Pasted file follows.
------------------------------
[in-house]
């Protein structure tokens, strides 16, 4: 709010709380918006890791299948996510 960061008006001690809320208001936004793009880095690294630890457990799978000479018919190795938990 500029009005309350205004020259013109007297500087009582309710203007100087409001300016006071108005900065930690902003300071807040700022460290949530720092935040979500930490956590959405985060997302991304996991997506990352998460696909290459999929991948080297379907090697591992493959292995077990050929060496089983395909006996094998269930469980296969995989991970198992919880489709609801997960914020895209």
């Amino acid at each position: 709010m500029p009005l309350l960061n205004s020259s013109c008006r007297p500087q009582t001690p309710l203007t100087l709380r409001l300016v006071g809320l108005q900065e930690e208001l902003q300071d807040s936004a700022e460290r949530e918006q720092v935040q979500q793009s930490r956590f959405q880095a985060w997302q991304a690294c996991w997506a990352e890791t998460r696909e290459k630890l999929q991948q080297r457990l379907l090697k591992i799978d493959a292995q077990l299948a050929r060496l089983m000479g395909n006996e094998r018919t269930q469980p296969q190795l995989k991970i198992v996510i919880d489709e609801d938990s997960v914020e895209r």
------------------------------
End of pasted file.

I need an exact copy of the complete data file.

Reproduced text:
[in-house]
């Protein structure tokens, strides 16, 4: 709010709380918006890791299948996510 960061008006001690809320208001936004793009880095690294630890457990799978000479018919190795938990 500029009005309350205004020259013109007297500087009582309710203007100087409001300016006071108005900065930690902003300071807040700022460290949530720092935040979500930490956590959405985060997302991304996991997506990352998460696909290459999929991948080297379907090697591992493959292995077990050929060496089983395909006996094998269930469980296969995989991970198992919880489709609801997960914020895209």
């Amino acid at each position: 709010m500029p009005l309350l960061n205004s020259s013109c008006r007297p500087q009582t001690p309710l203007t100087l709380r409001l300016v006071g809320l108005q900065e930690e208001l902003q300071d807040s936004a700022e460290r949530e918006q720092v935040q979500q793009s930490r956590f959405q880095a985060w997302q991304a690294c996991w997506a990352e890791t998460r696909e290459k630890l999929q991948q080297r457990l379907l090697k591992i799978d493959a292995q077990l299948a050929r060496l089983m000479g395909n006996e094998r018919t269930q469980p296969q190795l995989k991970i198992v996510i919880d489709e609801d938990s997960v914020e895209r």